Battle of the Midtown Seasonal Apple Cupcakes: Crumbs vs. Robicelli's

The Crumbs cupcake hovers over the Robicelli cupcake, threatening to steal its lunch money.
The Crumbs cupcake hovers over the Robicelli cupcake, threatening to steal its lunch money.

We're not really ones for cupcakes, let alone taking the subway to find them, but when we heard from Midtown Lunch that Lily O'Brien's had started serving Robicelli's cupcakes in a neighborhood that's home to three Crumbs locations (four if you count the nearby Garment District), we dug out our MetroCard.

Robicelli's innards.
Robicelli's innards.

Crumbs, of course, has metastasized into a corporate behemoth over the last few years, rushing to erect stores in just about any space that Subway hasn't claimed first. Robicelli's, meanwhile, is the anti-Crumbs, a relatively new family-run, Brooklyn-based operation whose cupcakes come in unconventional flavors (e.g., the infamous Chicken 'n' Waffles) that have earned them an enthusiastic following. Where Crumbs' cupcakes are as steroidal as the company's expansion strategy, Robicelli's are considerably more restrained -- as the picture above illustrates, you could hide an entire Robicelli cupcake in a Crumbs cupcake, like some hyperglycemic version of terducken.

But although Robicelli's has plenty of fervent believers, so does Crumbs, as its constantly increasing number of locations attests. And both outfits are currently doing seasonal apple-themed cupcakes. So a battle of the Midtown apple cupcakes was in order.

First up was Robicelli's apple-maple crisp cupcake. A single cupcake bought at Lily O'Brien's costs $3.50 before tax. Steep, yes, but if you go to the Robicelli's Tumblr, you'll see that the apples for the cake were picked by the Robicelli family at New Jersey's Terhune Orchards last Tuesday. Really! So it's kind of hard to grumble when you imagine young children gathering 80 pounds of apples alongside their parents.

The cupcake is comprised of apple cake with vanilla buttercream, topped off with a sprinkling of oat crisp and a little squidge of roasted apple butter. As the photo above illustrates, the buttercream-cake ratio is almost 1-to-1, which on a cupcake of this size translates as just right. The vanilla buttercream was quite sweet and extremely buttery -- honestly, we were hoping for something tangier, perhaps with a sour-cream or cream-cheese base. But the texture was admirably silky, and contrasted nicely with the scattering of oats that garnish it. The apple butter was also very good, but we wanted more of it, and although the cupcake is advertised as being drizzled with a bit of Vermont maple syrup, we didn't see or taste any of it.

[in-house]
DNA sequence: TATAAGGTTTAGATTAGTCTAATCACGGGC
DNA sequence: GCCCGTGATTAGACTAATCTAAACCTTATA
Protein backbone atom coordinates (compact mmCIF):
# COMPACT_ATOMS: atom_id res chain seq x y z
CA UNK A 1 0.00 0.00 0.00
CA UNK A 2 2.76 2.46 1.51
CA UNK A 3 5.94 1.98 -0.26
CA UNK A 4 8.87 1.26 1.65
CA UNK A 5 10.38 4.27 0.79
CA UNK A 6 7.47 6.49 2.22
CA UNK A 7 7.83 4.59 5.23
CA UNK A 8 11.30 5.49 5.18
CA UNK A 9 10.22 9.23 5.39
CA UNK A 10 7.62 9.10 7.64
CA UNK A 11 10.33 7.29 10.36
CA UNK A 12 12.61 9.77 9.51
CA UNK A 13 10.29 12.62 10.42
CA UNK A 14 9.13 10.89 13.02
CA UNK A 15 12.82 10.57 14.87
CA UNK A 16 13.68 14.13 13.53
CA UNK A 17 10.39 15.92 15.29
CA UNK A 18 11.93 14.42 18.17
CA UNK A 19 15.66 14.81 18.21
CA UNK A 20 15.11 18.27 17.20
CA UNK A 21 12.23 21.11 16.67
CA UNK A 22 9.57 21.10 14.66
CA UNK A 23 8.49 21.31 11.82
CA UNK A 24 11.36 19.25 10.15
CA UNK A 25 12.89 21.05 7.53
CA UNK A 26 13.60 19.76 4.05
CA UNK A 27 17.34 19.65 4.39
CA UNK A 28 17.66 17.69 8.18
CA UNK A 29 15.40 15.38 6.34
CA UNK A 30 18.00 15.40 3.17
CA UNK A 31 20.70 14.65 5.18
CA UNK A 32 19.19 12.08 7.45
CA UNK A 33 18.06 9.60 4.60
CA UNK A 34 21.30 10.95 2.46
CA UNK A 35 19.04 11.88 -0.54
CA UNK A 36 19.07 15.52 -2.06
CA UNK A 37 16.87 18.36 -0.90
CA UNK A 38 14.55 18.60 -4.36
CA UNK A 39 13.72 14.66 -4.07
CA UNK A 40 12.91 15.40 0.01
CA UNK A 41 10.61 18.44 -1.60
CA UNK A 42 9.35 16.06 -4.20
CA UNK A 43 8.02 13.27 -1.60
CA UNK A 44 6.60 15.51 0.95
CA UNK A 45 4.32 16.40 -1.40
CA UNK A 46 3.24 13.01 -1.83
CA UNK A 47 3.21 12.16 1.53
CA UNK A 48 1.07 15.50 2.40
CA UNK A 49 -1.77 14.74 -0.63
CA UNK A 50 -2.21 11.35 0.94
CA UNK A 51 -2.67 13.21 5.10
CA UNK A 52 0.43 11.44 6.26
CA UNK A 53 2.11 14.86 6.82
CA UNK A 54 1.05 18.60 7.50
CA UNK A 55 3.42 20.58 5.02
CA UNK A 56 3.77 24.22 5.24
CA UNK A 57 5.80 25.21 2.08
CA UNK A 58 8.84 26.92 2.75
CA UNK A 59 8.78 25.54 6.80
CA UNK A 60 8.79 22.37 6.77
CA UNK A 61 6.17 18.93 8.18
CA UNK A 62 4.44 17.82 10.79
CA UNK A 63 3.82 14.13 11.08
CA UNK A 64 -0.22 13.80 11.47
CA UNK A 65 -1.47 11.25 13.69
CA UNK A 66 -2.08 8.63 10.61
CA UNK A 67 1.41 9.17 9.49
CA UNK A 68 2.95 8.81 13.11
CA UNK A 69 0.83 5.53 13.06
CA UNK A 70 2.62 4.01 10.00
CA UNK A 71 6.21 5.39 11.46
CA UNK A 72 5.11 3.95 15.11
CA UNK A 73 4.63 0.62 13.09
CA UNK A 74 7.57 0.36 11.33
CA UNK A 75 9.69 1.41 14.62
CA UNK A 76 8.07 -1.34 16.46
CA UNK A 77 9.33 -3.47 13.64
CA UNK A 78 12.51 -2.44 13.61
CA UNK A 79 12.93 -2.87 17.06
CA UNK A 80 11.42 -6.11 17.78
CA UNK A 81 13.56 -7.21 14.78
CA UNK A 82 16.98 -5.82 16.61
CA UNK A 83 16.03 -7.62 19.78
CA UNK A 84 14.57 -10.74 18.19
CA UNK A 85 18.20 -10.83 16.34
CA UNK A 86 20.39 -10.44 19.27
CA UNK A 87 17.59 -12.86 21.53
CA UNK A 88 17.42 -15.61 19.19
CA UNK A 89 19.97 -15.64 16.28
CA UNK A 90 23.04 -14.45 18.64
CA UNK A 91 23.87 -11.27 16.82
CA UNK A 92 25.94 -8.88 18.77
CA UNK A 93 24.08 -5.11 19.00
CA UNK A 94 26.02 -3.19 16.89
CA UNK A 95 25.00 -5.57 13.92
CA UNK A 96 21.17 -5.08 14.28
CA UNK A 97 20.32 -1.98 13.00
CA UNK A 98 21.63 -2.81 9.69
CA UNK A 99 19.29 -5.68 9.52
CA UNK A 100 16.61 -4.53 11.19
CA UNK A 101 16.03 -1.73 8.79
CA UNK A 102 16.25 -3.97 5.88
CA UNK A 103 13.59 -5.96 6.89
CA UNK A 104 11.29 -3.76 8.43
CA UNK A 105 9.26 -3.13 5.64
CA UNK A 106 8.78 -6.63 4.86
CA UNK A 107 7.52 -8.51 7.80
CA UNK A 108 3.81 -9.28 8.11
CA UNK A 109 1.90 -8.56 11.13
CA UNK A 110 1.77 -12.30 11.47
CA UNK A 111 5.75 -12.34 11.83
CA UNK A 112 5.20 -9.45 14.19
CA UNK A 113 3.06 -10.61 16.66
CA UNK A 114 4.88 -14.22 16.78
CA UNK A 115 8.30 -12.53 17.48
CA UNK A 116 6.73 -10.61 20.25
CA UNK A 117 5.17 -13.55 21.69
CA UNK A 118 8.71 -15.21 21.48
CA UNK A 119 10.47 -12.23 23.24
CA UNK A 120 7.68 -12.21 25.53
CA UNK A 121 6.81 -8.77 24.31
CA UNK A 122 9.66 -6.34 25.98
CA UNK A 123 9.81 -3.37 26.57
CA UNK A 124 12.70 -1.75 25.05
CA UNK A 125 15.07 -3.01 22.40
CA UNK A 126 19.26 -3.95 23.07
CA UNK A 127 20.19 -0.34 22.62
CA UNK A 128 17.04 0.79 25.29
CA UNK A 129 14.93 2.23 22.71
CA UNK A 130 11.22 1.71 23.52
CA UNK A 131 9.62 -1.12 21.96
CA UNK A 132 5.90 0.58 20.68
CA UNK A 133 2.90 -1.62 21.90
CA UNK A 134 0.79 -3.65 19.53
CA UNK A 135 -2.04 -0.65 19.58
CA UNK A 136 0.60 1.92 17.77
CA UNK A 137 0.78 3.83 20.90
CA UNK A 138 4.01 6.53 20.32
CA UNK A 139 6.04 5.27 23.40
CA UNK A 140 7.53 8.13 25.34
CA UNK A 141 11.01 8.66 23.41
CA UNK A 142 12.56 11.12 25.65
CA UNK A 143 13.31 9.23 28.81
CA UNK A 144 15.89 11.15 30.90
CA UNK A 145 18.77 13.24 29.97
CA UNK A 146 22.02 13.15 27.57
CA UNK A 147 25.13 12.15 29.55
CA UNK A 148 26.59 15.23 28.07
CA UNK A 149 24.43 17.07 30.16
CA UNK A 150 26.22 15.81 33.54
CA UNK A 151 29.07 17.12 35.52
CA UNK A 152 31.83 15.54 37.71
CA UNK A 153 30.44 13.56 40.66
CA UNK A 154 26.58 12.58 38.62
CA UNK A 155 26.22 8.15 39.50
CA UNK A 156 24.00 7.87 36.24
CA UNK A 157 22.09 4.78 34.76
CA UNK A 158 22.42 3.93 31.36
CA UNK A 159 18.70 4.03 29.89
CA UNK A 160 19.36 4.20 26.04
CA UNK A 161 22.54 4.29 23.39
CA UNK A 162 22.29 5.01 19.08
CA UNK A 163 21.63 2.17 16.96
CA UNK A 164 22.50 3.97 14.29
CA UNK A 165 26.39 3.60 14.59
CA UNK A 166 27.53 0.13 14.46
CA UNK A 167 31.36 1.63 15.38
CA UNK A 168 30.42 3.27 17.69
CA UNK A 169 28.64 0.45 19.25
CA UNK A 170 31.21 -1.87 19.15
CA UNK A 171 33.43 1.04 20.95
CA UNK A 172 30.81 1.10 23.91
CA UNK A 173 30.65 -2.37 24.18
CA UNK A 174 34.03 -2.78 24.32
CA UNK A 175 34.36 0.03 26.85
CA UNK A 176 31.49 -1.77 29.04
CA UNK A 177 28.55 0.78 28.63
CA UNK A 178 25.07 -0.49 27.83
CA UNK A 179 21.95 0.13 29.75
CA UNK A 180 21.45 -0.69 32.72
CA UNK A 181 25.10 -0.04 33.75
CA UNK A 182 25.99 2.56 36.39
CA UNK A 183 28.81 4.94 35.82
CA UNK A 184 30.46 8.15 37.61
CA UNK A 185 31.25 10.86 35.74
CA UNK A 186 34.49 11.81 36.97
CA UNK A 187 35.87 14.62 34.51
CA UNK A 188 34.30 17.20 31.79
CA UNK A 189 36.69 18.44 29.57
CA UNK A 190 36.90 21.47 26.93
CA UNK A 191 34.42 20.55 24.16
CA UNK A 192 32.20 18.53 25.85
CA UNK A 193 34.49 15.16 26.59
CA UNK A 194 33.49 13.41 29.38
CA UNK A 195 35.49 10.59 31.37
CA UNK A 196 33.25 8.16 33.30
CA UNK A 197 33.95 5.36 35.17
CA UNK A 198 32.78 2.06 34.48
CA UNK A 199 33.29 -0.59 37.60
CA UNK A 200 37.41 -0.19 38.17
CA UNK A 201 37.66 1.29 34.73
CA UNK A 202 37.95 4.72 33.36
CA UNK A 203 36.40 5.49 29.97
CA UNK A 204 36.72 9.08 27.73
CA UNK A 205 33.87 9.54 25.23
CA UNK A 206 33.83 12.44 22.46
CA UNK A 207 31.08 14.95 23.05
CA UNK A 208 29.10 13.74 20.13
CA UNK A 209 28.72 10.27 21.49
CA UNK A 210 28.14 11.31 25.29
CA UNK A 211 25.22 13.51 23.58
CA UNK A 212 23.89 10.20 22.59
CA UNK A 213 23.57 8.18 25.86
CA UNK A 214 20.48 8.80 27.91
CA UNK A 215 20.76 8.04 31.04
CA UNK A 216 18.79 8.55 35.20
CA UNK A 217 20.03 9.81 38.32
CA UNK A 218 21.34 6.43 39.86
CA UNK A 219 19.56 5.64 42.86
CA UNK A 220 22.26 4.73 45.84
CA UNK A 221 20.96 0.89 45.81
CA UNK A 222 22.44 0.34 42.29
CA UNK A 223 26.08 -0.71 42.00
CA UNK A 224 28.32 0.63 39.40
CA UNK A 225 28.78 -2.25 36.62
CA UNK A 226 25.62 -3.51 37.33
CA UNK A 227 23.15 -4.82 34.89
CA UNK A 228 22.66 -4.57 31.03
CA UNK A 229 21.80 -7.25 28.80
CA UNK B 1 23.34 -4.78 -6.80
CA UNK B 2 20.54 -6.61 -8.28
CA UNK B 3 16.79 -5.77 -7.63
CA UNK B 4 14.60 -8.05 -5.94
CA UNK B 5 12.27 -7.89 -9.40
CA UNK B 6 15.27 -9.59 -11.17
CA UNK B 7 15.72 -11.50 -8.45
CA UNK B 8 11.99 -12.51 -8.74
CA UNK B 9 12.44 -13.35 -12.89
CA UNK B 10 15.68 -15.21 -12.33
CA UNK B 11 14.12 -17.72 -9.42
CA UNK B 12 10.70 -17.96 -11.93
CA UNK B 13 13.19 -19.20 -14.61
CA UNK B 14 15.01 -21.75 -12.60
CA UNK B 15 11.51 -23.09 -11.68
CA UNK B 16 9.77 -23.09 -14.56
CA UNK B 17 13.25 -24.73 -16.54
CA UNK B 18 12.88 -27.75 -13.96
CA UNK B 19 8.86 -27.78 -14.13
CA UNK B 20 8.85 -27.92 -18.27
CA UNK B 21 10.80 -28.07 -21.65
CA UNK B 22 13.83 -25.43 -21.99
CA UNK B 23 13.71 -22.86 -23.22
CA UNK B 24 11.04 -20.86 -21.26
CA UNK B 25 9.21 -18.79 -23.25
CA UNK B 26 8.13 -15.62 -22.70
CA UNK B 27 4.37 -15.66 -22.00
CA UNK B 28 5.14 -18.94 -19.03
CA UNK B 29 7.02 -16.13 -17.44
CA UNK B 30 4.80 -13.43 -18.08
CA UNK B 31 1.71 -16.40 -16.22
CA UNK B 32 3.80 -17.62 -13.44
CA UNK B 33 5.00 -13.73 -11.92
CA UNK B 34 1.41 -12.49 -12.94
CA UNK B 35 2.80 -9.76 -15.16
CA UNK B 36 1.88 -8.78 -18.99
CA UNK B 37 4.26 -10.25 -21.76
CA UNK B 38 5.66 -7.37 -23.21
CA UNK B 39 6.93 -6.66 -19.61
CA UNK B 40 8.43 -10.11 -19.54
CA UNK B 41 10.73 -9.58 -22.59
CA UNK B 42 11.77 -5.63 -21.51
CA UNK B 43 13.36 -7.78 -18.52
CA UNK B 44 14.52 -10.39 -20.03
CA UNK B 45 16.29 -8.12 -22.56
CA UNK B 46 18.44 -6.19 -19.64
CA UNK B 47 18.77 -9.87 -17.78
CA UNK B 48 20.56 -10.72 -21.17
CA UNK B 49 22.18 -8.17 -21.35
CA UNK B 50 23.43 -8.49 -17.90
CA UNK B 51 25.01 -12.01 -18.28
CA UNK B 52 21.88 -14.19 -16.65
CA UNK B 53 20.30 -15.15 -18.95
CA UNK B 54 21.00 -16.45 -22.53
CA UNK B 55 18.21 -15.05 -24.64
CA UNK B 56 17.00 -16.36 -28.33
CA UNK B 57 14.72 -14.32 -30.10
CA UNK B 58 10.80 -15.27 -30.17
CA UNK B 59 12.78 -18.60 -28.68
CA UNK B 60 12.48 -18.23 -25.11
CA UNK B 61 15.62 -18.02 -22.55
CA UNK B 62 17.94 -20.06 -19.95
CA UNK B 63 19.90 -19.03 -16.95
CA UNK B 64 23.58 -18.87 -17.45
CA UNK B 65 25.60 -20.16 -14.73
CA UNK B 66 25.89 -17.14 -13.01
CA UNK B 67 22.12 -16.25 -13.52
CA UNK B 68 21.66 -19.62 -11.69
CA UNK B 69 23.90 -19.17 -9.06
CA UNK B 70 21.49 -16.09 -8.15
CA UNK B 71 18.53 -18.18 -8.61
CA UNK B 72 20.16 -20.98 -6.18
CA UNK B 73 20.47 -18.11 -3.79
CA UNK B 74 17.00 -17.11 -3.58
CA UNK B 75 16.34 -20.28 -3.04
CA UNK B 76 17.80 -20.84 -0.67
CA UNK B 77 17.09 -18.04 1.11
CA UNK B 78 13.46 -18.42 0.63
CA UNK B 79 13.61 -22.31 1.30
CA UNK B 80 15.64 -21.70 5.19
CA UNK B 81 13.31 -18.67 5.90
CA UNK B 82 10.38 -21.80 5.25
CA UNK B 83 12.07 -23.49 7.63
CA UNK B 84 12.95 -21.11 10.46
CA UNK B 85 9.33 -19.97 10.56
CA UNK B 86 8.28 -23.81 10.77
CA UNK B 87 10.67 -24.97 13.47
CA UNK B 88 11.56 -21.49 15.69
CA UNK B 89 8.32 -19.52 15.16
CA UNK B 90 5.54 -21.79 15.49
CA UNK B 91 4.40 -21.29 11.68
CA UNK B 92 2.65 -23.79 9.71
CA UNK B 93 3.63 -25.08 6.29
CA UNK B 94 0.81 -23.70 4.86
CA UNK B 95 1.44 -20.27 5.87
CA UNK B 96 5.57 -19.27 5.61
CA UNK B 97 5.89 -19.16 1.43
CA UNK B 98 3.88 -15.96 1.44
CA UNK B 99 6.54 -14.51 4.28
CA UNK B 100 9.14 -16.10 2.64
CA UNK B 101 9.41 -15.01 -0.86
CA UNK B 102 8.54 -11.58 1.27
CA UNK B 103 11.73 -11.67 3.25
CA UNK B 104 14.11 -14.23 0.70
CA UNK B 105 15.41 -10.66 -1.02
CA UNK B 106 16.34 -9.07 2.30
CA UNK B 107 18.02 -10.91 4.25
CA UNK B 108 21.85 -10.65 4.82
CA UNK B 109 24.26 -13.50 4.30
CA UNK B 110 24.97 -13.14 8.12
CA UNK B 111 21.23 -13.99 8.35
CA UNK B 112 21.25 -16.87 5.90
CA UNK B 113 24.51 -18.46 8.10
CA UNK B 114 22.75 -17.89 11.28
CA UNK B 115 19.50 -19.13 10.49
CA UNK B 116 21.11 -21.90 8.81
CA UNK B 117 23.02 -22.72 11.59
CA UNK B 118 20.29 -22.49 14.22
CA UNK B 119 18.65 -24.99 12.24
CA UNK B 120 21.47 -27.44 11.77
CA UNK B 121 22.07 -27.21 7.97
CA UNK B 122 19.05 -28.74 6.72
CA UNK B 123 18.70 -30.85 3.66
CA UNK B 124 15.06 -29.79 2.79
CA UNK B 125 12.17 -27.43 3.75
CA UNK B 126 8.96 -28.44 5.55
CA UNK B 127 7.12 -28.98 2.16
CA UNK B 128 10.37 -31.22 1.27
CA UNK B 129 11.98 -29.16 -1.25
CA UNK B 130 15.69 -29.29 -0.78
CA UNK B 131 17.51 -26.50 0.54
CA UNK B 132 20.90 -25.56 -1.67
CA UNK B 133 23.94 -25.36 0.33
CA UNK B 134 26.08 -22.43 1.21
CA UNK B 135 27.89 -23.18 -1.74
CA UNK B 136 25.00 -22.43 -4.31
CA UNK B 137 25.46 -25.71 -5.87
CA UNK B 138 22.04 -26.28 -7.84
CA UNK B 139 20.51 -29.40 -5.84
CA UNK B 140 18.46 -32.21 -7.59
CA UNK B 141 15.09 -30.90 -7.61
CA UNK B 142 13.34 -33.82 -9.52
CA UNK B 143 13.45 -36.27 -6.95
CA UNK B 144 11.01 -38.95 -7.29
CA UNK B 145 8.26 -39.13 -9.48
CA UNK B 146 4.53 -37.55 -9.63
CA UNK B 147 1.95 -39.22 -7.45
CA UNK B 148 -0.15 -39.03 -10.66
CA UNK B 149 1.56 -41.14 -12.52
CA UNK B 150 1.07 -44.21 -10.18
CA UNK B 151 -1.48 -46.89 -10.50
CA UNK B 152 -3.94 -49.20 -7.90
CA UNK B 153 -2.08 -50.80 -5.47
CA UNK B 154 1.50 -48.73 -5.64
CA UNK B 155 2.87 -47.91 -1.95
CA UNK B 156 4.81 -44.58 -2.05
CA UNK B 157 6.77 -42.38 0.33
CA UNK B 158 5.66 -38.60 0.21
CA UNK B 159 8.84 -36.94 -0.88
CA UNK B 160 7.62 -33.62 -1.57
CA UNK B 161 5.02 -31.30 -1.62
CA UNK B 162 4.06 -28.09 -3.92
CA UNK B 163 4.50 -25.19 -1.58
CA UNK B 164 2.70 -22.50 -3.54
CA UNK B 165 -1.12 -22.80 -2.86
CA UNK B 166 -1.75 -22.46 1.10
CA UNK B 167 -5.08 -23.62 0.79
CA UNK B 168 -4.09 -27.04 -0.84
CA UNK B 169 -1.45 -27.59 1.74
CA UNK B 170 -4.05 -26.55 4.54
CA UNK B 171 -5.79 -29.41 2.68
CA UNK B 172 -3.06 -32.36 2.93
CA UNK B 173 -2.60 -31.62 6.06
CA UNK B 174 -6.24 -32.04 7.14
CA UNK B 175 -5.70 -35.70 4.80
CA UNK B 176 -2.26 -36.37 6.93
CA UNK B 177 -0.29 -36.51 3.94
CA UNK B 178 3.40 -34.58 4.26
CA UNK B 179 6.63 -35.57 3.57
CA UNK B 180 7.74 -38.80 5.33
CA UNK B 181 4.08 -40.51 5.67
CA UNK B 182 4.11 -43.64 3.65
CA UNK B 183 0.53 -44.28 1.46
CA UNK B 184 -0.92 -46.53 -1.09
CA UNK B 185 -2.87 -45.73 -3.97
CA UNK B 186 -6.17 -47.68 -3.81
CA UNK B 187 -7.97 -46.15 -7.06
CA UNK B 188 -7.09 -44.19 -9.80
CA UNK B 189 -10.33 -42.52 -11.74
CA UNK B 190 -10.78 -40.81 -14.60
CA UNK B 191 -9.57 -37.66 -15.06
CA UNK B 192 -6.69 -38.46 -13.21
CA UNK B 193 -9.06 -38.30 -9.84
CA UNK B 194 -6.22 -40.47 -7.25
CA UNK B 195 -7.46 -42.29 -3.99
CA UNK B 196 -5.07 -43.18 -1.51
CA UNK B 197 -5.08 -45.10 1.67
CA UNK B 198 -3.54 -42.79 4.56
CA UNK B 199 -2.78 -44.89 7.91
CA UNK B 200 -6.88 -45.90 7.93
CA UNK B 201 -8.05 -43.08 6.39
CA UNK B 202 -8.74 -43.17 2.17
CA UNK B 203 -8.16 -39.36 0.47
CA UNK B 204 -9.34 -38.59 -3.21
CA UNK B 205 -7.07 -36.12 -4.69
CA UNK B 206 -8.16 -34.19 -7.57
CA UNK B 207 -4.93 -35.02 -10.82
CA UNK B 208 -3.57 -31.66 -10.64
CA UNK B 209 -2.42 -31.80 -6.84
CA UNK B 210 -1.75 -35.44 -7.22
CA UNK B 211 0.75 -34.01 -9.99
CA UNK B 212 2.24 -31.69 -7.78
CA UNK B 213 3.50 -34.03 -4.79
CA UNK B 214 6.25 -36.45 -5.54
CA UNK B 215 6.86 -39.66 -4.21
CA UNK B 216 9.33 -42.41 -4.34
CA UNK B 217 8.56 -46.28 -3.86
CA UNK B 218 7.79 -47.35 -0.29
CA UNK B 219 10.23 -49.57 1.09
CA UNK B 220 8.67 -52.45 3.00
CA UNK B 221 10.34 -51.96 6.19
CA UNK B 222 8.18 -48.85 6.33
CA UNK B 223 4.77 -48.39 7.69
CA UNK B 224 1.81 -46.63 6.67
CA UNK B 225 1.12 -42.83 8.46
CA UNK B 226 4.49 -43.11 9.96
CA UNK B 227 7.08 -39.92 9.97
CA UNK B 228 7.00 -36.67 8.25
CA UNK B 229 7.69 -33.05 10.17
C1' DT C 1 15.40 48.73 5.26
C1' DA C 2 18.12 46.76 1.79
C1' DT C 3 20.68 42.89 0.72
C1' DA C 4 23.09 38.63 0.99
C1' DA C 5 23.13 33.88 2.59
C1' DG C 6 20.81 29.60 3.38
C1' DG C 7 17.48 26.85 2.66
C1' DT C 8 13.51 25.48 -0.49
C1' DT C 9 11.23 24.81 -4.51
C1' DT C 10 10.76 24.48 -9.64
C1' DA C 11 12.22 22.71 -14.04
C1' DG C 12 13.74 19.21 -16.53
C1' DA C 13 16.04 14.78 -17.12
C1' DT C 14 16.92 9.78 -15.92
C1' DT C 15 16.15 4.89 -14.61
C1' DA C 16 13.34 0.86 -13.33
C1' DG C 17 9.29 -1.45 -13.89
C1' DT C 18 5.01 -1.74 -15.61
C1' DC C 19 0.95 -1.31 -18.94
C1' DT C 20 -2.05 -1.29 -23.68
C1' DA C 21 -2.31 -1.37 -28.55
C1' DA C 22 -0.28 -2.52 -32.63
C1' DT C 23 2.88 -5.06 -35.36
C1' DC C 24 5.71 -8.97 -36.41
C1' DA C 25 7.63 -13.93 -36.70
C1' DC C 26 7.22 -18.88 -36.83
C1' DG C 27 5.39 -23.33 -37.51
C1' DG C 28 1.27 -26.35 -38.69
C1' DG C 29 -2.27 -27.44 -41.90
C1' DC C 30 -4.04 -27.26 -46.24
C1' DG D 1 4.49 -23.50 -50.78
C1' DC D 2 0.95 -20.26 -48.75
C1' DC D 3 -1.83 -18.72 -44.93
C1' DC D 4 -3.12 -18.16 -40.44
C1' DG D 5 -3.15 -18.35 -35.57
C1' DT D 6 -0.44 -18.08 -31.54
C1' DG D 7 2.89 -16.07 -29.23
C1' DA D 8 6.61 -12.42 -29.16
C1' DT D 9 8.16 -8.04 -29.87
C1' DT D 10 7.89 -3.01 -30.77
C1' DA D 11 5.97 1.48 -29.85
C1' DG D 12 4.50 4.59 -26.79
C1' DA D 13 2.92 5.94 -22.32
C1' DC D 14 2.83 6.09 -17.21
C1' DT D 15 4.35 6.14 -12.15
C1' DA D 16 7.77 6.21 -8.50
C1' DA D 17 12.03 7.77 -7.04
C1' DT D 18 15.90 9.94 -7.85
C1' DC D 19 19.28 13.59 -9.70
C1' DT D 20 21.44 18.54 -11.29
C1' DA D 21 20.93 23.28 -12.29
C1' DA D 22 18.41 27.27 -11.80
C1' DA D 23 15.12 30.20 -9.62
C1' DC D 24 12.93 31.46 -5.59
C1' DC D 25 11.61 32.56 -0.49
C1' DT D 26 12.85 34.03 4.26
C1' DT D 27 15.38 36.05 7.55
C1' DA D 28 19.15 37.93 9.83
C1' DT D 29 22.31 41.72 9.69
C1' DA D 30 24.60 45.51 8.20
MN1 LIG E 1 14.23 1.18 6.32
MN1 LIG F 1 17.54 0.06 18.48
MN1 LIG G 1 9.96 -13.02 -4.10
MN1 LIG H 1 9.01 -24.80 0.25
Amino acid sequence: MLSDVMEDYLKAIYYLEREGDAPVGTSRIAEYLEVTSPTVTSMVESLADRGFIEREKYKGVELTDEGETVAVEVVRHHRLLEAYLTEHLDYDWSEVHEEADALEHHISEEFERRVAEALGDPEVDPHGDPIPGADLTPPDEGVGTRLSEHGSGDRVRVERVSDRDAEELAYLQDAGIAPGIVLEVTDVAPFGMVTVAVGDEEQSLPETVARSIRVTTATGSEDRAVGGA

The cake portion, however, was terrific: Moist and springy, it was endowed with plenty of warming spices that gave it depth and dimension and helped to cut through the sweetness. But as much as we loved the texture and flavor, we didn't really get all that much apple. Make no mistake: As spice cakes go, this cupcake is superlative. But as apple cake? It could use more of its star ingredient.  

Crumbs' innards.
Crumbs' innards.

On to Crumbs, whose Grand Central location is currently selling an apple cobbler cupcake. It costs $4.50, and we're guessing its apples aren't personally procured from New Jersey by adorable children. It is also, incidentally, 470 calories, which demolishes the insistence of cupcake lovers that a cupcake is a less catastrophic indulgence than a sliver of cake. Please.

Anyway, the apple cobbler cupcake is far more similar to an apple streusel, thanks to its thick streusel topping. Semantics aside, that topping was quite tasty -- it was crumbly, crunchy, and full of butter and brown sugar, reminiscent of something you'd buy at a church bake sale. The cream-cheese frosting beneath it was, like Robicelli's, very vanilla and very sweet. The cake-to-buttercream ratio is about 2-to-1 -- any more buttercream, and dentists would surround Crumbs' corporate headquarters with pitchforks.

Cutting the cake in half revealed that its core was shot through with chunks of apple, which was a nice touch. And while we weren't expecting anything of the cake, it was surprisingly moist and light, and contained a decent amount of cinnamon. Although it was sweeter than we would have liked, the apple chunks won our grudging appreciation -- they were indeed cobbler-like.

So while we absolutely loathe everything that Crumbs stands for, and love the inventiveness, charm, and quality ingredients of Robicelli's cupcakes, we must admit that as far as apple-themed cupcakes go, Crumbs wins this battle, because to our palates its apple cupcake more fully telegraphs its titular ingredient. Sigh.

Robicelli's at Lily O'Brien's Chocolate Café 36 West 40th Street 212-575-0631

Crumbs Frigging everywhere

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